Breaking News Bar
updated: 10/26/2013 4:08 PM

Wheaton Mariano's vows to put fun back into grocery shopping

hello
Success - Article sent! close
  • Amelia Hodak, left, and Sheila Buck, discuss smoothie recipes at the smoothie bar located just inside Mariano's entrance.

       Amelia Hodak, left, and Sheila Buck, discuss smoothie recipes at the smoothie bar located just inside Mariano's entrance.
    Daniel White | Staff Photographer

  • Last-minute preparations are have begun ahead of Mariano's Fresh Market's Wheaton debut on Tuesday.

      Last-minute preparations are have begun ahead of Mariano's Fresh Market's Wheaton debut on Tuesday.

  • Angelo Lollino, director of Vero Coffee & Gelato, prepares for Tuesday's grand opening.

       Angelo Lollino, director of Vero Coffee & Gelato, prepares for Tuesday's grand opening.
    Daniel White | Staff Photographer

  • Bob Mariano, president and CEO of Roundy's, says shopping at Mariano's is "an experience."

       Bob Mariano, president and CEO of Roundy's, says shopping at Mariano's is "an experience."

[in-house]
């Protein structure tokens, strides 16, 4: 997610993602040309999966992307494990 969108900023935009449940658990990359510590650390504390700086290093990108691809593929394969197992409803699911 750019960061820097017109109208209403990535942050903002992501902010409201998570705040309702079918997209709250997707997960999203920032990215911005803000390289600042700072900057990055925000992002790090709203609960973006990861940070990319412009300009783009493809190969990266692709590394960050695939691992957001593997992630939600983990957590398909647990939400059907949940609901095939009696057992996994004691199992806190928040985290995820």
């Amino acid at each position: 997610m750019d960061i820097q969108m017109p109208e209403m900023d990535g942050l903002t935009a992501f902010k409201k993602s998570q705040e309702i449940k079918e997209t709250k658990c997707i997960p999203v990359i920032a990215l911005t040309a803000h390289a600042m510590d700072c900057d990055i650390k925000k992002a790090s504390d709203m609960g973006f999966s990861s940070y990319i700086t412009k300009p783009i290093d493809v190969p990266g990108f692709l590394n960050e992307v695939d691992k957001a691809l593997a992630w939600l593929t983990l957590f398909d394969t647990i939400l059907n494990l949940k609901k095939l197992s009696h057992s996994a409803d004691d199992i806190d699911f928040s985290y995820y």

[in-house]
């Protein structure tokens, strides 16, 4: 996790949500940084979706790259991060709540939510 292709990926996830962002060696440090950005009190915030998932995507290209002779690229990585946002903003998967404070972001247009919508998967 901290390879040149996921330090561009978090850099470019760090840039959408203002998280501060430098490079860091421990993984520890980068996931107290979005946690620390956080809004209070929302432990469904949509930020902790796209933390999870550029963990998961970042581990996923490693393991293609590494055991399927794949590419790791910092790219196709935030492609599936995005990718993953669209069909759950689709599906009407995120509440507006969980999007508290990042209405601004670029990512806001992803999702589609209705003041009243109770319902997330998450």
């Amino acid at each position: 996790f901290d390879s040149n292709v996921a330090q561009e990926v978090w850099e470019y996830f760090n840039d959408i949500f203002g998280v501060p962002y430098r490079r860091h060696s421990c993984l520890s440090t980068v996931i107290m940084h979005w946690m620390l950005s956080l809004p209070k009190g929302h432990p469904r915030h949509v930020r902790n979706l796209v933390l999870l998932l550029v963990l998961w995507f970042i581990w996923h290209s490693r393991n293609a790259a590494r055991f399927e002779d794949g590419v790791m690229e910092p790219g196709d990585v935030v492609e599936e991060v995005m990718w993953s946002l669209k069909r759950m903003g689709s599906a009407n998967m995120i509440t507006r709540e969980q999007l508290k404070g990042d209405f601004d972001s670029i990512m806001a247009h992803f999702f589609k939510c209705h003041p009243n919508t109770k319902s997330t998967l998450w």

Photos by Daniel White | Staff Photographer

  • Melanie DeKeyrel Bell moves dough in preparation for Tuesday's grand opening of the Mariano's Fresh Market in Wheaton.

       Melanie DeKeyrel Bell moves dough in preparation for Tuesday's grand opening of the Mariano's Fresh Market in Wheaton.
    Daniel White | Staff Photographer

  • Mary Hess, food safety manager, talks to members of the hot foods department in preparation for Tuesday's grand opening of the Mariano's Fresh Market in Wheaton.

       Mary Hess, food safety manager, talks to members of the hot foods department in preparation for Tuesday's grand opening of the Mariano's Fresh Market in Wheaton.